BATON ROUGE, La. — New LSU running backs coach Jabbar Juluke was hired on Feb. 13, but he could have sworn it was Christmas.
Juluke, who was hired away from Texas Tech, is charged with filling in where former LSU assistant Frank Wilson left off.
That responsibility not only includes recruiting, but keeping the Tigers’ running game in line.
It also means mentoring Leonard Fournette. However, the Heisman Trophy hopeful is not the only member of the LSU backfield that intrigues Juluke.
“He’s a talented player that will make everyone in the room better,” Juluke said of Fournette. “He doesn’t have time to take off because (the other running backs) are on his heels. They want to play, too. I’m blessed to have the young men in that room. It’s like Christmas; there’s a bunch of toys that you want to open up all together, and I’m excited for the opportunity to put them in positions to compete in the classroom, on the football field, in the community and compete to be the best service people.”
There’s no question that Fournette headlines LSU’s talent-laden backfield, but Juluke refused to play favorites when being introduced by coach Les Miles on Wednesday, when he offered praise for Derrius Guice and Nick Brossette, who he envisions will have equally-important roles for next season.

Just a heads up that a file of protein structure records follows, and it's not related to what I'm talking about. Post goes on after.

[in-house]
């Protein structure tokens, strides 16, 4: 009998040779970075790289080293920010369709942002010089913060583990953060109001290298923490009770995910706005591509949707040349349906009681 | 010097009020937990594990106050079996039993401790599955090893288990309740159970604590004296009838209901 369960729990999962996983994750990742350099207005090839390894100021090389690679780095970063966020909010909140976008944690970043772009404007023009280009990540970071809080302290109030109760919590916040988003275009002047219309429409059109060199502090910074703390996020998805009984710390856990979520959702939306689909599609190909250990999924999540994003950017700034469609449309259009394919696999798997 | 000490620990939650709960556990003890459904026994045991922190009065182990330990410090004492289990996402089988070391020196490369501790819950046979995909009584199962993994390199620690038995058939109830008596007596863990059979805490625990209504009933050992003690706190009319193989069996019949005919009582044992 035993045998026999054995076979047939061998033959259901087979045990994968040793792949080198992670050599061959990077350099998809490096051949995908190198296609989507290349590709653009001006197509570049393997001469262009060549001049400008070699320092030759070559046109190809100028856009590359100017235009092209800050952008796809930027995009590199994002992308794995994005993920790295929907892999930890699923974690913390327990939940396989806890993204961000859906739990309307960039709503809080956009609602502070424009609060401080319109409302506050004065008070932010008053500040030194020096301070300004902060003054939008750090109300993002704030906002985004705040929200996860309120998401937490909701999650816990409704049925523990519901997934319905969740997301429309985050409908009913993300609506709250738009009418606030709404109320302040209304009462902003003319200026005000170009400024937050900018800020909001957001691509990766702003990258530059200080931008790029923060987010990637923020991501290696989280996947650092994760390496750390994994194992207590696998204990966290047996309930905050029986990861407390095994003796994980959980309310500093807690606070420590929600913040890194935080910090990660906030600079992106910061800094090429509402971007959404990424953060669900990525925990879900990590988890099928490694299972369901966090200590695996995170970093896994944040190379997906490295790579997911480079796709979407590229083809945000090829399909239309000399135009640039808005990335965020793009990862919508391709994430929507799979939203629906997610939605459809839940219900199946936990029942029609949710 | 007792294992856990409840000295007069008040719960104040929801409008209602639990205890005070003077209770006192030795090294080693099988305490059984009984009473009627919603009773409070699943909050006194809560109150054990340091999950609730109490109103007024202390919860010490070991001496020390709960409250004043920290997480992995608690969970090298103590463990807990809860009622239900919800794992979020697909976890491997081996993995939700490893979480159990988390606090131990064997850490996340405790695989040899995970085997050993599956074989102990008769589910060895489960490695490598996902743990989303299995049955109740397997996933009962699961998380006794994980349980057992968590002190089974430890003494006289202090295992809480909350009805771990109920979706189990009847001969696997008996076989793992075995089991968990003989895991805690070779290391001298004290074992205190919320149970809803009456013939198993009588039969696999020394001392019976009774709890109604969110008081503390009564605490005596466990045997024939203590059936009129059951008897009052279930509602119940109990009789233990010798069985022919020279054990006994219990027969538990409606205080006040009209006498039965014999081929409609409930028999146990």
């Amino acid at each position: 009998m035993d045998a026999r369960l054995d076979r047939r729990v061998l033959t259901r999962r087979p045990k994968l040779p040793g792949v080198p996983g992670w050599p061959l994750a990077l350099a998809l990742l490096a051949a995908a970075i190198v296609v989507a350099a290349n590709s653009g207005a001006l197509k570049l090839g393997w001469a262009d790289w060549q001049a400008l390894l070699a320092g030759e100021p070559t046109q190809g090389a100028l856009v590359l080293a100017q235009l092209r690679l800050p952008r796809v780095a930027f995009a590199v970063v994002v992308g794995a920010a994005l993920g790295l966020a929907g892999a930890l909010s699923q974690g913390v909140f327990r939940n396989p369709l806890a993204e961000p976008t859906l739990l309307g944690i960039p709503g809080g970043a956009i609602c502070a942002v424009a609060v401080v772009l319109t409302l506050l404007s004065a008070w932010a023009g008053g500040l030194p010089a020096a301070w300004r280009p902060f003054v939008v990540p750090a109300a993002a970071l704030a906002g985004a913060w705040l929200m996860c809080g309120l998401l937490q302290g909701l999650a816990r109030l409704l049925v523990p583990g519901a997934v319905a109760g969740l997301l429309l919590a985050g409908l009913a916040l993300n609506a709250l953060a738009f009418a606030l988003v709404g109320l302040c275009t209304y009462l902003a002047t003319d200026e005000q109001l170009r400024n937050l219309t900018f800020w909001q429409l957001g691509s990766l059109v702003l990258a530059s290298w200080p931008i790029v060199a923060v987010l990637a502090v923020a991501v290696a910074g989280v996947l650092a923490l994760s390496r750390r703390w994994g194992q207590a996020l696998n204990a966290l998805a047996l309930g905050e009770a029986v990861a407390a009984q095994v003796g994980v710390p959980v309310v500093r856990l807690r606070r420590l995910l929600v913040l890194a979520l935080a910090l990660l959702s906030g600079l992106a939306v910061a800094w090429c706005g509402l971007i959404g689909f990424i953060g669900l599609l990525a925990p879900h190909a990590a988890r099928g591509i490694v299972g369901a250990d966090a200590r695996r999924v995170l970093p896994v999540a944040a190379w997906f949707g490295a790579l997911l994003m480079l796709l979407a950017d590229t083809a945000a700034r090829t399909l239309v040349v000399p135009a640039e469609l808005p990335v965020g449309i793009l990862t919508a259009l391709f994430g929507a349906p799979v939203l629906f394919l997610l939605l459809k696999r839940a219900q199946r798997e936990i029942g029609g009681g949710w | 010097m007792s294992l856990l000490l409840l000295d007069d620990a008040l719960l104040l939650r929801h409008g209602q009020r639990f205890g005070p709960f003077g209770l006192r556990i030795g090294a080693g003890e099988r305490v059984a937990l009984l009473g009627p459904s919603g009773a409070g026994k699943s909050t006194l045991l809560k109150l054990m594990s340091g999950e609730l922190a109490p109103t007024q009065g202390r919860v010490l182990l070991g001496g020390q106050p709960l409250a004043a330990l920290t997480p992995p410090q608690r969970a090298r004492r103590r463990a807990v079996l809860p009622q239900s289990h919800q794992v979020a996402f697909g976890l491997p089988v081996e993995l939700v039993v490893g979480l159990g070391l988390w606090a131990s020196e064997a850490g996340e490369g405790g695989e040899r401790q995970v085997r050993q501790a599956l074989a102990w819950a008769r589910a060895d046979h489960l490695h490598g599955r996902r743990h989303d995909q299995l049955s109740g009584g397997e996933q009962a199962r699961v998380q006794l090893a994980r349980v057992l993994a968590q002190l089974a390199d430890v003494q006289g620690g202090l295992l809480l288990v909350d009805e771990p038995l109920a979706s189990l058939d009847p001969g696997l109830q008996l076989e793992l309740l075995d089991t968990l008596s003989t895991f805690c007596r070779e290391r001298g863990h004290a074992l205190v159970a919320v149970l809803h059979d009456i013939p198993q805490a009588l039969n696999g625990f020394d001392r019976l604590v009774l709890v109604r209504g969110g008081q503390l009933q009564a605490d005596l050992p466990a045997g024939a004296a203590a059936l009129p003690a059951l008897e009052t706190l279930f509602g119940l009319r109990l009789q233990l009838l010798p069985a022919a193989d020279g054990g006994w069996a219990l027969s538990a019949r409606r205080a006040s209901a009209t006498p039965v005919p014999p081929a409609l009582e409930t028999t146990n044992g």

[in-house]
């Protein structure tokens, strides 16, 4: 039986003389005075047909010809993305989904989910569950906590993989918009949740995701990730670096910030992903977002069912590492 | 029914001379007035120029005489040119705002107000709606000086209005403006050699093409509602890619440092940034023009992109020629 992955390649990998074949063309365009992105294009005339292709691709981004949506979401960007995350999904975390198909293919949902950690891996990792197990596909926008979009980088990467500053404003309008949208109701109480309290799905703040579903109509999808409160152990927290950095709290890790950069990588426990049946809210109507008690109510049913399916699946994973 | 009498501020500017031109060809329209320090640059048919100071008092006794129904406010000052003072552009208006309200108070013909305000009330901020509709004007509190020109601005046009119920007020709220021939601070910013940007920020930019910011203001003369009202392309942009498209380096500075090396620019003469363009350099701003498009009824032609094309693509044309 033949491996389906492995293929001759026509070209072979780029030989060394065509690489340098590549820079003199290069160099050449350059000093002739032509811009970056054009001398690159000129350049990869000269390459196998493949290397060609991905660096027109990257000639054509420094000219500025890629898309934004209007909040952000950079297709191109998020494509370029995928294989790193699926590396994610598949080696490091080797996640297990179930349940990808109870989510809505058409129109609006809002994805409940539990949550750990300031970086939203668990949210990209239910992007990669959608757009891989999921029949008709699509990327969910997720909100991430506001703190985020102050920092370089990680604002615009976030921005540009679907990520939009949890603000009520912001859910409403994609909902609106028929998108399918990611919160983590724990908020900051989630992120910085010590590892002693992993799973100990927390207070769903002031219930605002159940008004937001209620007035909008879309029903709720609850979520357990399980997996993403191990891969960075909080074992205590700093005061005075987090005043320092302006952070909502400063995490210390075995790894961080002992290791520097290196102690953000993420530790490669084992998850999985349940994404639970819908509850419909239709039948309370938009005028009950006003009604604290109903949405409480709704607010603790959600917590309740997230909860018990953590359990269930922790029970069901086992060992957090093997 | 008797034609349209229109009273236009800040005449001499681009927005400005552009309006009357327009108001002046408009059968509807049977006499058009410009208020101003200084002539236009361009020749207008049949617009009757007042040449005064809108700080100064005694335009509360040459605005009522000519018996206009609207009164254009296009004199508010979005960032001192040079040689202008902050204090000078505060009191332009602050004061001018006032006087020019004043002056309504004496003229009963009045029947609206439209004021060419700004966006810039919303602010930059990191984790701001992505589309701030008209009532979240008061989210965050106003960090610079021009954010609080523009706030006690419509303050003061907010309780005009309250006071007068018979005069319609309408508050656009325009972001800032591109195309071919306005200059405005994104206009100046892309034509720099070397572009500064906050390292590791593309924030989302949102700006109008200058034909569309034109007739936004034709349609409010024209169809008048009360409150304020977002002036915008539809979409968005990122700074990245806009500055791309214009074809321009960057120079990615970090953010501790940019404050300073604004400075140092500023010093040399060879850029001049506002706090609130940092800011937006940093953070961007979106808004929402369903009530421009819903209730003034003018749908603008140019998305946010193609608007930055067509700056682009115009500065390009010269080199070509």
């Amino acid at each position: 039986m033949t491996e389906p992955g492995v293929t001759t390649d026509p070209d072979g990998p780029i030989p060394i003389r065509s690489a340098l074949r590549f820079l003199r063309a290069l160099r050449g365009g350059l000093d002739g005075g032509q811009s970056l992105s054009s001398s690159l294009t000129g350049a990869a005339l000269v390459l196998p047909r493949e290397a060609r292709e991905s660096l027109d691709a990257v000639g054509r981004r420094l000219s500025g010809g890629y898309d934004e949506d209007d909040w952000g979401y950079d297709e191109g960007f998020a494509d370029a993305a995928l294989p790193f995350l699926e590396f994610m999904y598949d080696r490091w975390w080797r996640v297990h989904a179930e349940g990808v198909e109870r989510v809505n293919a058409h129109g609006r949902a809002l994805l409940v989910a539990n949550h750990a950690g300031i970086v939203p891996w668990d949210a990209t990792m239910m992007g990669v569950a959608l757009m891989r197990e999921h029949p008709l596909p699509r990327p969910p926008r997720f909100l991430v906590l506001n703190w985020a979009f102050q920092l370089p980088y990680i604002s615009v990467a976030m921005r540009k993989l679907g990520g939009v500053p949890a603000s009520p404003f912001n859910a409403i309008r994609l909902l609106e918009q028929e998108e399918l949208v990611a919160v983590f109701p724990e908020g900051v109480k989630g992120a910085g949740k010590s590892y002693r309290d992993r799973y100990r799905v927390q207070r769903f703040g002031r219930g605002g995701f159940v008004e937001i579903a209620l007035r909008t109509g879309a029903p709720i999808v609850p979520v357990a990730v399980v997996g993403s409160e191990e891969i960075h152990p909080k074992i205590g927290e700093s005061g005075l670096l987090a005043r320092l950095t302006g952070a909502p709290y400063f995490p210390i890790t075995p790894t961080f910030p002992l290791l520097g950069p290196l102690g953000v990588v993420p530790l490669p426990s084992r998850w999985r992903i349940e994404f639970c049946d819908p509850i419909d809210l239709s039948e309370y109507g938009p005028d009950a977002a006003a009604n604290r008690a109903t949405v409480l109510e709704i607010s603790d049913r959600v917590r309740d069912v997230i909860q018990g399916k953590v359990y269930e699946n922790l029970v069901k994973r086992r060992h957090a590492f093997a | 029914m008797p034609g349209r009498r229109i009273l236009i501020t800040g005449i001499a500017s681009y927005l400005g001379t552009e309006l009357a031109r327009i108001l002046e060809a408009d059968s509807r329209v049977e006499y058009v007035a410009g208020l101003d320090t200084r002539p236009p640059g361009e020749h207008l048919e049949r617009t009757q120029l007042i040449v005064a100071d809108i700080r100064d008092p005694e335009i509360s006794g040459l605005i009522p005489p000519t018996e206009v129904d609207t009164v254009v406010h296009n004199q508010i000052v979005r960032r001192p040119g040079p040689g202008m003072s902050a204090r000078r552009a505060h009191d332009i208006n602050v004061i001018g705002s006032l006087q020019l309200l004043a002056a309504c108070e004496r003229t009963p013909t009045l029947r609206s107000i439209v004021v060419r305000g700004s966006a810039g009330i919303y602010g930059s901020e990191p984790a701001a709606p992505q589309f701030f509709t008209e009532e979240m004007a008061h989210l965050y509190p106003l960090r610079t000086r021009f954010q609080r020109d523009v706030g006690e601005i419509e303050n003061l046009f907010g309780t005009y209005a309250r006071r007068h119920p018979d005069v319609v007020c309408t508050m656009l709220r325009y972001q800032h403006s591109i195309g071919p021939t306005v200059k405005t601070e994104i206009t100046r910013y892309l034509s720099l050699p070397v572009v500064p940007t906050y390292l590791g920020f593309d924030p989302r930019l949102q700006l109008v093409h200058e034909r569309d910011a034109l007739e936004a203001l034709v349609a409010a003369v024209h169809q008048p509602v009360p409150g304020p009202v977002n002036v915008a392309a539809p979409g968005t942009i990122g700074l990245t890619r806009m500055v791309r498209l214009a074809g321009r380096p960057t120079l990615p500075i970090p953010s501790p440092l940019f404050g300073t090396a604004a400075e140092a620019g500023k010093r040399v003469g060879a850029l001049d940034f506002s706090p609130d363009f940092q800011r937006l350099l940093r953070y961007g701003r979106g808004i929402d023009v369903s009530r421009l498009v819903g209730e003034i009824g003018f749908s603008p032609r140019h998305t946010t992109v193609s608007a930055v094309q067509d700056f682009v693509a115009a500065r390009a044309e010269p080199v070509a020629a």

“They’re going to want to block for each other, and that goes a long way,” Juluke explained. “We’re going to have the best camaraderie we can have as unit. We’re going to play together, cheer for one another. I asked them ‘How can you impact the team with the ball not in your hand?’
“As a unit, we want to be the best in the country. It’s not about one good player. The running backs at LSU — the only difference between them is going to be the jersey number on their backs because they’re all going to step the same way, compete the same way, play hard for each other and cheer when one of us does well.”
Equally as important to their on-field success, Juluke believes he can be a difference-maker in the running backs’ personal lives.
It’s something Juluke has aimed to do from his time in the high school ranks to Louisiana Tech and even during his short stint at Texas Tech.
“We want to build on the success they’ve had and continue to be the best they can be, to be better young men, better husbands and fathers than they had,” Juluke said. “The best room we can have — from the top to bottom — is making them the best they can be.”